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Gretzky Is a Man Who Will Be King

August 10, 1988|JERRY CROWE | Times Staff Writer

Wayne Gretzky, eight times the National Hockey League's most valuable player and a national treasure in his native Canada, has been traded to the Kings in one of the biggest deals in sports history.

In a deal completed early Tuesday morning, the Kings acquired the NHL's all-time assist leader from the Edmonton Oilers for center Jimmy Carson; Martin Gelinas, the Kings' No. 1 draft pick last June; first-round draft choices in 1989, 1991 and 1993; the rights to defenseman Craig Redmond, and more than $10 million, an unspecified percentage of which the Kings are expected to recoup by increasing the rights fees paid by the Prime Ticket cable television network.

Also sent to the Kings were Oiler forward Mike Krushelnyski, 28, and forward-defenseman Marty McSorley, 25.

Rogie Vachon, King general manager, called it "a fantastic deal." He also said it would immediately put the Kings in contention for the Stanley Cup and would go a long way toward putting hockey on the map in Los Angeles.

Said owner Bruce McNall, responding to the suggestion that the Kings might have mortgaged their future: "I'm concerned with today. Let's not wait for the future."

At an emotional press conference in Edmonton, Oiler owner Peter Pocklington, who negotiated the deal with McNall, said that Gretzky had asked to be traded to the Kings.

Gretzky, 27, was married last month to actress Janet Jones, who lives in Sherman Oaks.

"He wants to spend more time with Janet and begin their family life under one roof, and in one city, and be able to call it home," said Pocklington, who added that it was with "mixed emotions" and "a heavy heart" that he granted Gretzky's request.

"The best comparison I can draw to this situation is this: What to do when an outstanding, loyal employee approaches you, the employer, and asks for an opportunity to move along for logical and understandable reasons?

"In an emotional sense, you know you don't want to lose him, but at the same time, you don't want to stop him from pursuing his dreams and achieving his goals.

"Wayne has given so much to our hockey club and to this city for the past decade (that) I believe he has earned the right to determine his own destiny in the National Hockey League."

Said Gretzky, fighting back tears: "I decided that for the benefit of Wayne Gretzky and my new wife and our expected child in the new year that it would be beneficial for everyone involved to let me play with the Los Angeles Kings."

Gretzky, though, said that Jones had not asked him to request a trade. "It was my own gut feeling," he said.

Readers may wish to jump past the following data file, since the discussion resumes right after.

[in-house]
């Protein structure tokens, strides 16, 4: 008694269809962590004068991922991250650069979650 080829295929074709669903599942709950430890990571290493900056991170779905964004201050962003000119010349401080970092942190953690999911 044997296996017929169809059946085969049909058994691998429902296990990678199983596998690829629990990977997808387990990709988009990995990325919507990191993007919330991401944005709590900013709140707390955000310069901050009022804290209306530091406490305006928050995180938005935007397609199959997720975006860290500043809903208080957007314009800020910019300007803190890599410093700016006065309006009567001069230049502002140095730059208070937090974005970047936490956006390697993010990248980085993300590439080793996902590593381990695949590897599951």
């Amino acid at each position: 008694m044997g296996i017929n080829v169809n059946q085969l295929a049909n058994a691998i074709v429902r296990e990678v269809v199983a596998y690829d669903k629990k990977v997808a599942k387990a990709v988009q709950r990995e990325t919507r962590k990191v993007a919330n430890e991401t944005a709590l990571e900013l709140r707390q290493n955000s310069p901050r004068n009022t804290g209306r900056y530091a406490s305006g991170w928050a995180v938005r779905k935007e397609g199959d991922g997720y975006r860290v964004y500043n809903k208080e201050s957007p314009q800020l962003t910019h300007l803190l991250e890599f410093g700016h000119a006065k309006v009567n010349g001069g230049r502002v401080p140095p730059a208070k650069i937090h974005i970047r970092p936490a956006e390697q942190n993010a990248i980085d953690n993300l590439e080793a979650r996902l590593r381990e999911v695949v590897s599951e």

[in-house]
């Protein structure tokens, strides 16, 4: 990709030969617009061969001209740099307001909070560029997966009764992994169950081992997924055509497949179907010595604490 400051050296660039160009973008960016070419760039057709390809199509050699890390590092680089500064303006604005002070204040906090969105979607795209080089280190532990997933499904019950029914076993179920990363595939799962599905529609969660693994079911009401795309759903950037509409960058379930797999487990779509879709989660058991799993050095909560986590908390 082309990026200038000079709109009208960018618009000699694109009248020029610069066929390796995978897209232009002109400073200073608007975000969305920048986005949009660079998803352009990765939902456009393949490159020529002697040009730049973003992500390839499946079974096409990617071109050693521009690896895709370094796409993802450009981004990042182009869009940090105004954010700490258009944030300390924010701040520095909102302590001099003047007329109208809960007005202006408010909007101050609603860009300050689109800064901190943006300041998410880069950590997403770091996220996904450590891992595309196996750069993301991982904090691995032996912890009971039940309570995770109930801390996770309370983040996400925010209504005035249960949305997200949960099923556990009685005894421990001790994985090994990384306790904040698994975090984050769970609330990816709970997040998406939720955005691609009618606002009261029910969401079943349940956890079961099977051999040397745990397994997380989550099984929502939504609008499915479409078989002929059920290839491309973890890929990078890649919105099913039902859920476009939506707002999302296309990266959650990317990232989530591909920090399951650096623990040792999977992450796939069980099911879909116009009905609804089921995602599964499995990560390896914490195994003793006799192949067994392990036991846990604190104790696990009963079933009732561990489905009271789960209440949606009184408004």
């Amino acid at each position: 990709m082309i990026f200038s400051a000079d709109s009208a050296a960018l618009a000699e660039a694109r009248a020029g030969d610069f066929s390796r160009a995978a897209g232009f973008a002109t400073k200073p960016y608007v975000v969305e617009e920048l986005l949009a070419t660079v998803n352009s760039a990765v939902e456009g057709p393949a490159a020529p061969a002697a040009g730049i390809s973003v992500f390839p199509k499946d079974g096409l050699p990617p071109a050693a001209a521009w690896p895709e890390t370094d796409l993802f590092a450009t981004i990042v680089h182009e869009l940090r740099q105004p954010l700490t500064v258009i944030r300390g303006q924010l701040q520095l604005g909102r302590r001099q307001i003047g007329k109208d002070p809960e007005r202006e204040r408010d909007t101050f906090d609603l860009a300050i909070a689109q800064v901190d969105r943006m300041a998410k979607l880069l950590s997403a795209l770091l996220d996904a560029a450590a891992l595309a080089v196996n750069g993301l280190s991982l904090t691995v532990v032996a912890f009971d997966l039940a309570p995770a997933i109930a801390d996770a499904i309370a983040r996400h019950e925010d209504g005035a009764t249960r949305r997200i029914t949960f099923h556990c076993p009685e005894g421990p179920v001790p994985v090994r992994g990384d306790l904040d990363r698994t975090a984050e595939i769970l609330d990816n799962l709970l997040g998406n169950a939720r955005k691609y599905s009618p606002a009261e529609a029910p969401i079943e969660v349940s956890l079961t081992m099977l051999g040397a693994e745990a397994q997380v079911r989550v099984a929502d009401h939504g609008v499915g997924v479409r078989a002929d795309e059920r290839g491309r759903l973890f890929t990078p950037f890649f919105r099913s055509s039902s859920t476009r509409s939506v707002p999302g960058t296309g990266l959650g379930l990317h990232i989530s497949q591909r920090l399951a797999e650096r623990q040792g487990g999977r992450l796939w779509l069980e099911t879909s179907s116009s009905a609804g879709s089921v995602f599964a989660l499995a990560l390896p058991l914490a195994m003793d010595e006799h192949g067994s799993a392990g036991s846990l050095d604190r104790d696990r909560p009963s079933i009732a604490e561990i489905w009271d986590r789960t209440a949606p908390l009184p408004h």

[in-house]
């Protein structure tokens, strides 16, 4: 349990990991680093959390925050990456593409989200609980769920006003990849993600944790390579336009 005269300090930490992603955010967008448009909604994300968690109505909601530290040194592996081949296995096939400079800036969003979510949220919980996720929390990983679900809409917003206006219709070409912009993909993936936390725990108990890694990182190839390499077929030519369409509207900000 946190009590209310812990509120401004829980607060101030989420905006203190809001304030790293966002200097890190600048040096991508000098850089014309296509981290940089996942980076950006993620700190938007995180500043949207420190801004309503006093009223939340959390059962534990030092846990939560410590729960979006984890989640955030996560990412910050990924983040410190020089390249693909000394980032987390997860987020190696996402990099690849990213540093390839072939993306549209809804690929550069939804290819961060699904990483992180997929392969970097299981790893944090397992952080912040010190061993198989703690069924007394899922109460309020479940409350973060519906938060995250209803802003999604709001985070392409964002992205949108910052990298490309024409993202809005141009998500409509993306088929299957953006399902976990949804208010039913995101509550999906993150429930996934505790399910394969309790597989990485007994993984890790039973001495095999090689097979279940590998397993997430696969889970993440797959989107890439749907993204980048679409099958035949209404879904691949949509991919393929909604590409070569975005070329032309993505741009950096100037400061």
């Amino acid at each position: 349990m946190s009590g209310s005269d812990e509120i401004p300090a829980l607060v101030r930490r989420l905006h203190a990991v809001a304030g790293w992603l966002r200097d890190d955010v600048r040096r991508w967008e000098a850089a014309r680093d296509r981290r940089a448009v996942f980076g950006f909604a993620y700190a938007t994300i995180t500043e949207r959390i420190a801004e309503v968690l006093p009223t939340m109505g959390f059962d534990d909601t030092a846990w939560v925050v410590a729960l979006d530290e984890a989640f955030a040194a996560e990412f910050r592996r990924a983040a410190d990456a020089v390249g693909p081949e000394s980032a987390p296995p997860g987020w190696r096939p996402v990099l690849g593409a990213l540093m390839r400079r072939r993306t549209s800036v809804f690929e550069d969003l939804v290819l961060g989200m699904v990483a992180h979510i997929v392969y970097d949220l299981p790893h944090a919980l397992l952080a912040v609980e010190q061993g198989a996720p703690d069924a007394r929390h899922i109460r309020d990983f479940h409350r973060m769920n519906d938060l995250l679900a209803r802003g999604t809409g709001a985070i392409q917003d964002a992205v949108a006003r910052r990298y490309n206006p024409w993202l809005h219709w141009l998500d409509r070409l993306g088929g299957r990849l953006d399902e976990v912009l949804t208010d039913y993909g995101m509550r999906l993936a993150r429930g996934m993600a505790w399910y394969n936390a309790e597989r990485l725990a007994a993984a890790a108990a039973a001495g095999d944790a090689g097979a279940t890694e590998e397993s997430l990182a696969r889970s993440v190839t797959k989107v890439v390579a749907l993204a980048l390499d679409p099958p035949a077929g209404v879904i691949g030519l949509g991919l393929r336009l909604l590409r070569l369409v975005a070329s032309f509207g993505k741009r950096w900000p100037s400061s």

"I'm disappointed about having to leave Edmonton. I truly admire all the fans and respected everyone over the years, but . . . "

With that, he broke down, wiping his eyes with a handkerchief and saying at one point: "I promised Mess (Oiler teammate Mark Messier) I wouldn't do this."

Tuesday night, in an extravagant press conference at the Sheraton La Reina in Los Angeles, a more composed Gretzky, modeling the Kings' new black, silver and white uniform, said: "This morning it was very difficult for me to leave the city, to leave some of the people who have become my greatest friends.

"As is your basketball team down here, they are in their own category as far as winning, as far as sportsmanship and entertainment.

"Tonight, it's all uphill. It's very exciting. I'm sure it's something that will not only be good for Wayne Gretzky and the L.A. Kings, but also for the game of hockey.

"It's a disappointing day to have to leave Edmonton, but it's a great new challenge for me."

Gretzky, who holds or shares 41 NHL scoring records, scored a career-low 40 goals last season, when knee and eye injuries forced him to miss 16 games.

His 149 points, which left him second in the scoring race behind Mario Lemieux of the Pittsburgh Penguins, represented his lowest production since 1979-80, his rookie season, when he had 137.

Still, he led the NHL in assists for the ninth straight season and then led the Oilers to the Stanley Cup championship for the fourth time in five years, establishing NHL records for most assists in the playoffs, 31 in 19 games, and most in the final series, 10, and earning his second Conn Smythe Trophy as most valuable player of the playoffs.

The Oilers, who finished second in the Smythe Division behind the Calgary Flames in the regular season, breezed through the playoffs, compiling a 16-2 record and sweeping both the series against the Flames in the Smythe Division final and the Boston Bruins in the Stanley Cup final.

Gretzky said at the time that he had never felt better and Messier said: "He played like he never has before."

Gretzky holds NHL records for most goals, 92; assists, 163; and points in a season, 215. A seven-time scoring champion, he is the all-time assist leader with 1,086. Entering his 10th NHL season, he needs 219 goals and 182 points to become the all-time leader in those categories. Gordie Howe, the all-time leader, needed 26 seasons to amass 1,850 points.

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